The GlobalDB System schema (last page of this document) includes sets of tables that can be used to describe six entities (things): deposits/occurrences, deposit groups, mines, production figures, resource figures, and references. The deposits and deposit groups modules describe locations, deposit type and subtype, names, country and province, commodities, geological ages, host rocks, related igneous rocks, mineralization styles, coincident features, radiometric dates, tectonic settings, shape and dimensions, NTS areas, qualified comments, links to other databases, geophysical /geochemical signature, sample geochemistry, and compilation stage and progress. The service tables: entities, tabledoc, links, columndoc, tabpages, and lookup explicitly define the entities, tables, links between tables, fields, interface tab pages, and the lookup tables, to completely define the schema. Two additional service tables: dbversion and unitcvsn, provide the title, version and authors of the current database, and conversion factors (to metric) for the production and resource figures, respectively. The service tables, described above, should be consulted before transferring this data across database management programs and platforms, or rebuilding the data management applications when the application interfaces supplied with this Open File can no longer be used because of changes to the Windows® operating system.
Standalone custom Windows® application interfaces, developed by Robert M. Laramée3, enable a user with a 32 bit computer equipped with the Windows operating system to browse, filter, and obtain output from this database. These interfaces are included in the folder GlobalDBSystem321. All applications require an ADO connection file, or Microsoft® data link, to each database for which they are to be used, and should be created in the same folder that houses the application interfaces4. GlobalDBSystem321 folder and files can be saved anywhere and can be used directly without an installation step. Instructions for creating the mandatory Microsoft data link file are included under “Defining database aliases” in the Documentation\default.htm and in the standalone file HowtoADO.rtf.
GShellBrowser allows a user to browse the database record by record, and offers the same tab page view of the data offered by the original data entry interface, GShellADO, known in short form as GShell. The latter only works under the Windows® XP and earlier Windows operating systems, and has been included in this package for users who still have a Windows XP computer (disconnected from the Internet because Microsoft no longer provides security updates), or have an XP emulator installed. GQueryADO, known as GQuery for short, provides a user the means to filter the occurrences based on attribute values, to build a template for a custom spreadsheet and export this spreadsheet or a default summary spreadsheet, and to create folders of occurrence reports for the full set or subsets of the deposits in the database. Both GShellBrowser and GQuery work under Windows 7 on a 32 bit computer once the pre-requisite ADO connection file has been created.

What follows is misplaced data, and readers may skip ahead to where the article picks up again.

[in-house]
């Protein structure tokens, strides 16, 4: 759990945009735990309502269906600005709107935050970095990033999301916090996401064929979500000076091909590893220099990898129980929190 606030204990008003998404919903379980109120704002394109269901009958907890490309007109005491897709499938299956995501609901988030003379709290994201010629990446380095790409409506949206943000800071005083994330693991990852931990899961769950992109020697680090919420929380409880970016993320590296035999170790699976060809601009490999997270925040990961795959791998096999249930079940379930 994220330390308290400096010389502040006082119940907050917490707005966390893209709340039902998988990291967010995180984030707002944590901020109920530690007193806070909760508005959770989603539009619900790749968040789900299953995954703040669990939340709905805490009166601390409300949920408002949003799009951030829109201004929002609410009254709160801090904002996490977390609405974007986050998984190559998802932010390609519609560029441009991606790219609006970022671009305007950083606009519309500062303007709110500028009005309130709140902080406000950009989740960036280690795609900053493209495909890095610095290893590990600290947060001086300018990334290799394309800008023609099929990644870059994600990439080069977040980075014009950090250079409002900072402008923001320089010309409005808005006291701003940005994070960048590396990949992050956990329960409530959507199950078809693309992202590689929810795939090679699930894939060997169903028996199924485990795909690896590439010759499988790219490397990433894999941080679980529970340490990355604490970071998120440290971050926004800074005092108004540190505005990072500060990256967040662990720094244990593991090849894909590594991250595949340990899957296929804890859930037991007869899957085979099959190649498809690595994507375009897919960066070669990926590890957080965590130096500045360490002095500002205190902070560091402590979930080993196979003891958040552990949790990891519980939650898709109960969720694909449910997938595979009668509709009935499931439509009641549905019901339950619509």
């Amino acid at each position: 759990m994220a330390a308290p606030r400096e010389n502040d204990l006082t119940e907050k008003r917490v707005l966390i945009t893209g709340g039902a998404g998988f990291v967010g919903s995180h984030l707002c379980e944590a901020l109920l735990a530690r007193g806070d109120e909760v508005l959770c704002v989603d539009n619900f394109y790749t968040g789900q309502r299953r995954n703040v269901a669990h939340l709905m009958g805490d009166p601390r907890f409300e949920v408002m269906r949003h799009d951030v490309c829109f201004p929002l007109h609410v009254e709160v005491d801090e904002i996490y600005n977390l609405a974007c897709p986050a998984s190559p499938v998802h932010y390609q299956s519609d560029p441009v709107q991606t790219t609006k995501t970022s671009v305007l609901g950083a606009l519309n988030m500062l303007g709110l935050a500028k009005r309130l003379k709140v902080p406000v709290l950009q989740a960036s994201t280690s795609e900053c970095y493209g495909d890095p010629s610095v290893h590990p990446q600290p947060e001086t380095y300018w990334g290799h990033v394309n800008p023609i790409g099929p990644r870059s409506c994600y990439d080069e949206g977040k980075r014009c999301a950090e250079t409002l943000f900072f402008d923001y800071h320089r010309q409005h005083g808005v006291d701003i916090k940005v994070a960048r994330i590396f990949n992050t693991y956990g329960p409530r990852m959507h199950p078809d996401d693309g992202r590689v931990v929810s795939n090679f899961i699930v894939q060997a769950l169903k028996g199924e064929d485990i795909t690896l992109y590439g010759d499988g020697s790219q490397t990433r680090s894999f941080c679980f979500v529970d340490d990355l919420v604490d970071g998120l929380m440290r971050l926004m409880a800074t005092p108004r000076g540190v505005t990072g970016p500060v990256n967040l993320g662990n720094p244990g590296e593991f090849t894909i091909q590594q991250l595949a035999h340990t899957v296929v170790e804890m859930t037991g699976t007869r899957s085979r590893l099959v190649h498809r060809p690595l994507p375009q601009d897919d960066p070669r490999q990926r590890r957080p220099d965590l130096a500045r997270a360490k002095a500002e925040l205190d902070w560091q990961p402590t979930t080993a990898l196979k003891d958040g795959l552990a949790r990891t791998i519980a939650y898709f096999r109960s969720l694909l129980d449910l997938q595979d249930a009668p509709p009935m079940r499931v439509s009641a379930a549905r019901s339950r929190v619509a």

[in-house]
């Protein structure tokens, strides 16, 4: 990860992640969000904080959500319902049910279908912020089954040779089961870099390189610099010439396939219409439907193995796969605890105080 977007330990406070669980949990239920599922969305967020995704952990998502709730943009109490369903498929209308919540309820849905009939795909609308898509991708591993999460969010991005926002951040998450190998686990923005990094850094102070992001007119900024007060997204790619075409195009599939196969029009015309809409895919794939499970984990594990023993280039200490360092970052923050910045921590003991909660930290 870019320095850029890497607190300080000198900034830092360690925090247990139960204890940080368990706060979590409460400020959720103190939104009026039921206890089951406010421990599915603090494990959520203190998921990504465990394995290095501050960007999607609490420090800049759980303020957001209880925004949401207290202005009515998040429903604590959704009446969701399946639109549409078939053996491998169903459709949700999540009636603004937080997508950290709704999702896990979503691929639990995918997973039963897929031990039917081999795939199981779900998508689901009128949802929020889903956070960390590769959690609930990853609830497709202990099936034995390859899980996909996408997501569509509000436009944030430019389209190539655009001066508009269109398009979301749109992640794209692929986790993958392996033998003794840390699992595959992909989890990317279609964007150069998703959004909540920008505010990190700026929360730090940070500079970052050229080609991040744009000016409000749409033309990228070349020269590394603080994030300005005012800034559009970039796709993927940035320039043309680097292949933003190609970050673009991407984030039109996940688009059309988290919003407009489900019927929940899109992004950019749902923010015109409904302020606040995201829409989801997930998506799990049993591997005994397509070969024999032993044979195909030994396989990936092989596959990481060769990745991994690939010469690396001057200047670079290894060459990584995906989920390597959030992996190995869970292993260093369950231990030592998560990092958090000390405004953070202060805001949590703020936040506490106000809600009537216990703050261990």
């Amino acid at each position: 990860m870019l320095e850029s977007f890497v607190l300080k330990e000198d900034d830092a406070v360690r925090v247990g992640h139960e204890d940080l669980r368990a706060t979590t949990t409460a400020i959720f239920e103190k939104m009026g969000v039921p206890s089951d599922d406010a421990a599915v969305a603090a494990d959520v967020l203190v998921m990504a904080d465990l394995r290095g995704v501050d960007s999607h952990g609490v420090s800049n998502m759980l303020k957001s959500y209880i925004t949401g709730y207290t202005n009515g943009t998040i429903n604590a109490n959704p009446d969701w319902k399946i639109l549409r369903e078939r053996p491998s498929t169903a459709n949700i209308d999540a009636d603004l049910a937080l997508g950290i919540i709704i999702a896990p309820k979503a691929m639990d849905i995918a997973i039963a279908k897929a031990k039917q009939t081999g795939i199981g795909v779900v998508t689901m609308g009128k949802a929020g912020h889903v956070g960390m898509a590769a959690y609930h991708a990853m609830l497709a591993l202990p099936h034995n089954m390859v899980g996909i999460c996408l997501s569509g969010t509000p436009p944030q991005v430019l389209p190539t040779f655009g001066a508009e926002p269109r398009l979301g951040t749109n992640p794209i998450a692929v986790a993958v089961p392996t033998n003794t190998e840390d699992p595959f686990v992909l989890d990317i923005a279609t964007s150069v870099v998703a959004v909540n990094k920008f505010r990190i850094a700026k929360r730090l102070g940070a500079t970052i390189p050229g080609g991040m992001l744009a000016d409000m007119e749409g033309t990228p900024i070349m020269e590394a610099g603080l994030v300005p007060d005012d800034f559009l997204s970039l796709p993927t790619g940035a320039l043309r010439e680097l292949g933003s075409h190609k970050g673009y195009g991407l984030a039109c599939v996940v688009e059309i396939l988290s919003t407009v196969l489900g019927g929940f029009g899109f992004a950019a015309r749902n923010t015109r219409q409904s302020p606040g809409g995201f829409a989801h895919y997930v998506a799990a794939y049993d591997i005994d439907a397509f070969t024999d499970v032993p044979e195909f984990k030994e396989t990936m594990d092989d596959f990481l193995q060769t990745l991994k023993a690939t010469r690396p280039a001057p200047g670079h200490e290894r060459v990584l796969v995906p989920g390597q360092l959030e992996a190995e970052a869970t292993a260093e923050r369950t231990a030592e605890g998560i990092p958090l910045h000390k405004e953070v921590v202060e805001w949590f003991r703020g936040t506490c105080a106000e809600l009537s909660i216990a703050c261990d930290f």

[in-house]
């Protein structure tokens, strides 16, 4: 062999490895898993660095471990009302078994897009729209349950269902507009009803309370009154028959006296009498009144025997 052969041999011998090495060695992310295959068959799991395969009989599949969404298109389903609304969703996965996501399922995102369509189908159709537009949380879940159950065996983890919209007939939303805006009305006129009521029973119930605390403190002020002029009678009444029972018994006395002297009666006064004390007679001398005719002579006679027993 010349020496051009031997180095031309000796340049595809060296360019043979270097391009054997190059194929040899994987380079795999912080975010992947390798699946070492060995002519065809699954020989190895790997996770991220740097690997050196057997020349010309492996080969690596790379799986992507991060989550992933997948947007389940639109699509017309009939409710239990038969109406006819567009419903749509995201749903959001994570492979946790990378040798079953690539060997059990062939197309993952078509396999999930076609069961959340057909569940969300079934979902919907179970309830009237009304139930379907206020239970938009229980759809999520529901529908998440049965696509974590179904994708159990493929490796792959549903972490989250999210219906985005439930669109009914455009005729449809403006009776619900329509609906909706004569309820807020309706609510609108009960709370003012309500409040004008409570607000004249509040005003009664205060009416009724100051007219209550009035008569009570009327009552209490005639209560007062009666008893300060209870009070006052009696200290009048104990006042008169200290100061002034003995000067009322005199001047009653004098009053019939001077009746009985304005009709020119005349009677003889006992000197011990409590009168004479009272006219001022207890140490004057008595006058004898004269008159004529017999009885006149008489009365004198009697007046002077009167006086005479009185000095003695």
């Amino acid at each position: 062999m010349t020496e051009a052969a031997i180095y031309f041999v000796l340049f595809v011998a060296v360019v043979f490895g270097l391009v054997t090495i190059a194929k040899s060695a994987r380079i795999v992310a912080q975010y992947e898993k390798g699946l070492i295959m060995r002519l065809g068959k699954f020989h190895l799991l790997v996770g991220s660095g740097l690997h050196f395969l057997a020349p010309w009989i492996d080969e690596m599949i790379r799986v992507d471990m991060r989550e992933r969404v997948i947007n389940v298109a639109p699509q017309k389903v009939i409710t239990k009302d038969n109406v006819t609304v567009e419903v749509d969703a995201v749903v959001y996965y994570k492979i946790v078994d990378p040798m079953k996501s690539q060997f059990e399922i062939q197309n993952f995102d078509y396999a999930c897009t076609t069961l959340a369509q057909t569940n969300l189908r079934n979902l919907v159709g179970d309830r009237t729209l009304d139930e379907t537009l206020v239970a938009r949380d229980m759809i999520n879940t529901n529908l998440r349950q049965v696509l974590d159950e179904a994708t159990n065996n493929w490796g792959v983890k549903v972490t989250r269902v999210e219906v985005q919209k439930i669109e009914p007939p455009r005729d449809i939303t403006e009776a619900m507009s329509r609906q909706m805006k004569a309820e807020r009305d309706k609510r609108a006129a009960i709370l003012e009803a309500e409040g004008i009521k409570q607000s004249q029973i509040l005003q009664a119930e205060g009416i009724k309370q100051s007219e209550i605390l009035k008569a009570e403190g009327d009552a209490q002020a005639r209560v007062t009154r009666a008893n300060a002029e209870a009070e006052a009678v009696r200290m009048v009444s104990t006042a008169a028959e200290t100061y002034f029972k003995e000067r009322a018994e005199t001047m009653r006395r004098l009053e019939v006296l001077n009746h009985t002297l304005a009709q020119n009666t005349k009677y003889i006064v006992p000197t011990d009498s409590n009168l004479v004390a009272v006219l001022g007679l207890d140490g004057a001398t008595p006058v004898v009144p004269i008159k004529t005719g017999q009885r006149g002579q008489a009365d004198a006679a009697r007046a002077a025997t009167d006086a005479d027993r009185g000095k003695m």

There are three additional programs in GlobalDBSystem321: GQ ADO XtraTables, Documenter, and GBDSTools. The program GQ ADO XtraTables builds or rebuilds summary tables for the use of GQuery, which improved performance over an older method of creating these summary tables on the fly. The program Documenter allows users to examine each table and field of each category of table (Data, Junction, Lookup, and Service depending on their roles), which complements the more general web page style documentation. Finally, GDBSTools provides a database manager with utilities that can check the internal integrity of the database, time stamp a new release and export SQL data scripts of the contents of the connected database. These SQL scripts can be used to populate a new database created with GlobalDBSchema321.sql in one of many SQL-enabled relational database management systems available today.
Summary(Plain Language Summary, not published)
This data set depicts the spatial distribution and most significant geological attributes of the world's most important sediment-hosted, stratiform copper mineral deposits. These deposits form the world's second most important source of copper, and are found in chemically reduced zones, commonly associated with evaporite and red (oxidized) sandstones, in continental marginal, lacustrine, or continental settings. This data set has been extracted from a database compiled between 1982 and 1995 (Kirkham, Carrière, Garson, and Laramée; 1995), and updated for the World Minerals Geoscience Database Project (1998-2004).
GEOSCAN ID296422